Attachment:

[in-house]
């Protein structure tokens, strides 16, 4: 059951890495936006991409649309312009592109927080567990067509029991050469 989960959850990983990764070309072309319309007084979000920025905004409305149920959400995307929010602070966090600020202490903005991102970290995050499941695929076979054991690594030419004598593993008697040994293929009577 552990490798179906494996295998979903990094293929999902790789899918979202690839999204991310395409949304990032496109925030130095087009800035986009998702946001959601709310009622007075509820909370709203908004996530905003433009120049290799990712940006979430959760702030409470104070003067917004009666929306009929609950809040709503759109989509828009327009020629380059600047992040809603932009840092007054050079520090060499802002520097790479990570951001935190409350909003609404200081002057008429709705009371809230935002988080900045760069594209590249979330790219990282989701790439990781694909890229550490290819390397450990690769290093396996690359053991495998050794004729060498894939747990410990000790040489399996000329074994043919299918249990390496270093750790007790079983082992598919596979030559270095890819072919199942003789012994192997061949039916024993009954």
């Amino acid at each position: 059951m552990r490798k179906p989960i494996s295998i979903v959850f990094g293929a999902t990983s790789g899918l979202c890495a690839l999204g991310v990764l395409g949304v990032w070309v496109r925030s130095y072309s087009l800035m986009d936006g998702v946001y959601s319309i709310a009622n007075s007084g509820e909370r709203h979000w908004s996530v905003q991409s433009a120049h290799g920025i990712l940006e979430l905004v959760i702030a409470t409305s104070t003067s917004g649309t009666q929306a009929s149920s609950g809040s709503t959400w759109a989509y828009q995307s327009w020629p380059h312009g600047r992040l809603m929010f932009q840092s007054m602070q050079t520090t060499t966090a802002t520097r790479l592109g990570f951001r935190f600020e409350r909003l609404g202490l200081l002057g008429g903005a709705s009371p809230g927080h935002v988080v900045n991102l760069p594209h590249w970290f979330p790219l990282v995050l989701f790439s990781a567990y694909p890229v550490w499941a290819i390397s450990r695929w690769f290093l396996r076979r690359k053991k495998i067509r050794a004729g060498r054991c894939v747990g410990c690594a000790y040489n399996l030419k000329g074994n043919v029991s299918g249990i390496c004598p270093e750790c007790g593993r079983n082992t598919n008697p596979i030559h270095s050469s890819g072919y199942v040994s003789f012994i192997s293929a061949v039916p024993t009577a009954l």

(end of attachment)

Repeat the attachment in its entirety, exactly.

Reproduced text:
[in-house]
């Protein structure tokens, strides 16, 4: 059951890495936006991409649309312009592109927080567990067509029991050469 989960959850990983990764070309072309319309007084979000920025905004409305149920959400995307929010602070966090600020202490903005991102970290995050499941695929076979054991690594030419004598593993008697040994293929009577 552990490798179906494996295998979903990094293929999902790789899918979202690839999204991310395409949304990032496109925030130095087009800035986009998702946001959601709310009622007075509820909370709203908004996530905003433009120049290799990712940006979430959760702030409470104070003067917004009666929306009929609950809040709503759109989509828009327009020629380059600047992040809603932009840092007054050079520090060499802002520097790479990570951001935190409350909003609404200081002057008429709705009371809230935002988080900045760069594209590249979330790219990282989701790439990781694909890229550490290819390397450990690769290093396996690359053991495998050794004729060498894939747990410990000790040489399996000329074994043919299918249990390496270093750790007790079983082992598919596979030559270095890819072919199942003789012994192997061949039916024993009954």
């Amino acid at each position: 059951m552990r490798k179906p989960i494996s295998i979903v959850f990094g293929a999902t990983s790789g899918l979202c890495a690839l999204g991310v990764l395409g949304v990032w070309v496109r925030s130095y072309s087009l800035m986009d936006g998702v946001y959601s319309i709310a009622n007075s007084g509820e909370r709203h979000w908004s996530v905003q991409s433009a120049h290799g920025i990712l940006e979430l905004v959760i702030a409470t409305s104070t003067s917004g649309t009666q929306a009929s149920s609950g809040s709503t959400w759109a989509y828009q995307s327009w020629p380059h312009g600047r992040l809603m929010f932009q840092s007054m602070q050079t520090t060499t966090a802002t520097r790479l592109g990570f951001r935190f600020e409350r909003l609404g202490l200081l002057g008429g903005a709705s009371p809230g927080h935002v988080v900045n991102l760069p594209h590249w970290f979330p790219l990282v995050l989701f790439s990781a567990y694909p890229v550490w499941a290819i390397s450990r695929w690769f290093l396996r076979r690359k053991k495998i067509r050794a004729g060498r054991c894939v747990g410990c690594a000790y040489n399996l030419k000329g074994n043919v029991s299918g249990i390496c004598p270093e750790c007790g593993r079983n082992t598919n008697p596979i030559h270095s050469s890819g072919y199942v040994s003789f012994i192997s293929a061949v039916p024993t009577a009954l």